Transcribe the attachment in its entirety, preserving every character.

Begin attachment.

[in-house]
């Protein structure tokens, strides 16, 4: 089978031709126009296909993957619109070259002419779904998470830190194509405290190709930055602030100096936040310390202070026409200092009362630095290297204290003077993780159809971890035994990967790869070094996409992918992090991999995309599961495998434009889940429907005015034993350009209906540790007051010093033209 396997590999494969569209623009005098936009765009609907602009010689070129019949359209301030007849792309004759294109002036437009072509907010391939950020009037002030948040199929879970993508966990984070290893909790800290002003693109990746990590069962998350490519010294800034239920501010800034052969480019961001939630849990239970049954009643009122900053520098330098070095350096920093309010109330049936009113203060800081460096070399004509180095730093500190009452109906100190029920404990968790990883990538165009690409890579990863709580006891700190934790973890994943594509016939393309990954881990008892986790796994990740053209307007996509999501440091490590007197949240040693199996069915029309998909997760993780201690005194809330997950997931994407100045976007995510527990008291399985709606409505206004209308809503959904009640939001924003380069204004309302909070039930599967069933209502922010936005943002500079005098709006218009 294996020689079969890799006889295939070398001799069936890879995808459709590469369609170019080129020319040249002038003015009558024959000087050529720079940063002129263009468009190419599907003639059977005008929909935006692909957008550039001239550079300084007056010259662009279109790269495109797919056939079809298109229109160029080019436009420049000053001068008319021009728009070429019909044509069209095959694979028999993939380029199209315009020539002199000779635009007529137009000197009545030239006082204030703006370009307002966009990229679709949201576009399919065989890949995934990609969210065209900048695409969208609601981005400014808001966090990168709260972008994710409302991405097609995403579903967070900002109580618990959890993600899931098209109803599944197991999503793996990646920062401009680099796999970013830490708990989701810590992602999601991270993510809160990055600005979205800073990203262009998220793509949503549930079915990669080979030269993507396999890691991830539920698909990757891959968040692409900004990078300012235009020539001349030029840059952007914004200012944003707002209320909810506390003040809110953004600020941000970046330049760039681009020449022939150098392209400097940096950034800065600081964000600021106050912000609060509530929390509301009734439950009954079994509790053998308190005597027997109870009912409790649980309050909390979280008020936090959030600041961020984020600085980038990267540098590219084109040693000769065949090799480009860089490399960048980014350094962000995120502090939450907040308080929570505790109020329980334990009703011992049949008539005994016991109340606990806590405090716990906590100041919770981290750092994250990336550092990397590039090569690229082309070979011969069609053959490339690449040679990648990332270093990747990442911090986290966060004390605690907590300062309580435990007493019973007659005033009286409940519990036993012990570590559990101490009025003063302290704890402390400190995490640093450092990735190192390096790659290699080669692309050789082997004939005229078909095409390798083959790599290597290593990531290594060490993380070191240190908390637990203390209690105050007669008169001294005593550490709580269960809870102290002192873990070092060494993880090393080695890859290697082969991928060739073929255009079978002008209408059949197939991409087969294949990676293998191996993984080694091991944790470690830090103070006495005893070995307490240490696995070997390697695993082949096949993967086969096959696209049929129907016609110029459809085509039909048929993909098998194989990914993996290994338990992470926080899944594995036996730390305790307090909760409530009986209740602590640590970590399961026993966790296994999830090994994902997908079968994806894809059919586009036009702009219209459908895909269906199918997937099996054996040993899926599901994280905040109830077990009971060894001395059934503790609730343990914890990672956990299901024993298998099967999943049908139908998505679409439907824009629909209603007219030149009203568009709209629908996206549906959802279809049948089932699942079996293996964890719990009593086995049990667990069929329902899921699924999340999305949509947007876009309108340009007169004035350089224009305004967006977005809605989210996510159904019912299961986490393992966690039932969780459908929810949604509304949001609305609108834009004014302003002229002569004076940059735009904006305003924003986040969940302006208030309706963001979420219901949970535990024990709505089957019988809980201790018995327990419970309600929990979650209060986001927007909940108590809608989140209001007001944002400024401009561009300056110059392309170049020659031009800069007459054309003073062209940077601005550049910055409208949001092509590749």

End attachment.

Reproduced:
[in-house]
């Protein structure tokens, strides 16, 4: 089978031709126009296909993957619109070259002419779904998470830190194509405290190709930055602030100096936040310390202070026409200092009362630095290297204290003077993780159809971890035994990967790869070094996409992918992090991999995309599961495998434009889940429907005015034993350009209906540790007051010093033209 396997590999494969569209623009005098936009765009609907602009010689070129019949359209301030007849792309004759294109002036437009072509907010391939950020009037002030948040199929879970993508966990984070290893909790800290002003693109990746990590069962998350490519010294800034239920501010800034052969480019961001939630849990239970049954009643009122900053520098330098070095350096920093309010109330049936009113203060800081460096070399004509180095730093500190009452109906100190029920404990968790990883990538165009690409890579990863709580006891700190934790973890994943594509016939393309990954881990008892986790796994990740053209307007996509999501440091490590007197949240040693199996069915029309998909997760993780201690005194809330997950997931994407100045976007995510527990008291399985709606409505206004209308809503959904009640939001924003380069204004309302909070039930599967069933209502922010936005943002500079005098709006218009 294996020689079969890799006889295939070398001799069936890879995808459709590469369609170019080129020319040249002038003015009558024959000087050529720079940063002129263009468009190419599907003639059977005008929909935006692909957008550039001239550079300084007056010259662009279109790269495109797919056939079809298109229109160029080019436009420049000053001068008319021009728009070429019909044509069209095959694979028999993939380029199209315009020539002199000779635009007529137009000197009545030239006082204030703006370009307002966009990229679709949201576009399919065989890949995934990609969210065209900048695409969208609601981005400014808001966090990168709260972008994710409302991405097609995403579903967070900002109580618990959890993600899931098209109803599944197991999503793996990646920062401009680099796999970013830490708990989701810590992602999601991270993510809160990055600005979205800073990203262009998220793509949503549930079915990669080979030269993507396999890691991830539920698909990757891959968040692409900004990078300012235009020539001349030029840059952007914004200012944003707002209320909810506390003040809110953004600020941000970046330049760039681009020449022939150098392209400097940096950034800065600081964000600021106050912000609060509530929390509301009734439950009954079994509790053998308190005597027997109870009912409790649980309050909390979280008020936090959030600041961020984020600085980038990267540098590219084109040693000769065949090799480009860089490399960048980014350094962000995120502090939450907040308080929570505790109020329980334990009703011992049949008539005994016991109340606990806590405090716990906590100041919770981290750092994250990336550092990397590039090569690229082309070979011969069609053959490339690449040679990648990332270093990747990442911090986290966060004390605690907590300062309580435990007493019973007659005033009286409940519990036993012990570590559990101490009025003063302290704890402390400190995490640093450092990735190192390096790659290699080669692309050789082997004939005229078909095409390798083959790599290597290593990531290594060490993380070191240190908390637990203390209690105050007669008169001294005593550490709580269960809870102290002192873990070092060494993880090393080695890859290697082969991928060739073929255009079978002008209408059949197939991409087969294949990676293998191996993984080694091991944790470690830090103070006495005893070995307490240490696995070997390697695993082949096949993967086969096959696209049929129907016609110029459809085509039909048929993909098998194989990914993996290994338990992470926080899944594995036996730390305790307090909760409530009986209740602590640590970590399961026993966790296994999830090994994902997908079968994806894809059919586009036009702009219209459908895909269906199918997937099996054996040993899926599901994280905040109830077990009971060894001395059934503790609730343990914890990672956990299901024993298998099967999943049908139908998505679409439907824009629909209603007219030149009203568009709209629908996206549906959802279809049948089932699942079996293996964890719990009593086995049990667990069929329902899921699924999340999305949509947007876009309108340009007169004035350089224009305004967006977005809605989210996510159904019912299961986490393992966690039932969780459908929810949604509304949001609305609108834009004014302003002229002569004076940059735009904006305003924003986040969940302006208030309706963001979420219901949970535990024990709505089957019988809980201790018995327990419970309600929990979650209060986001927007909940108590809608989140209001007001944002400024401009561009300056110059392309170049020659031009800069007459054309003073062209940077601005550049910055409208949001092509590749």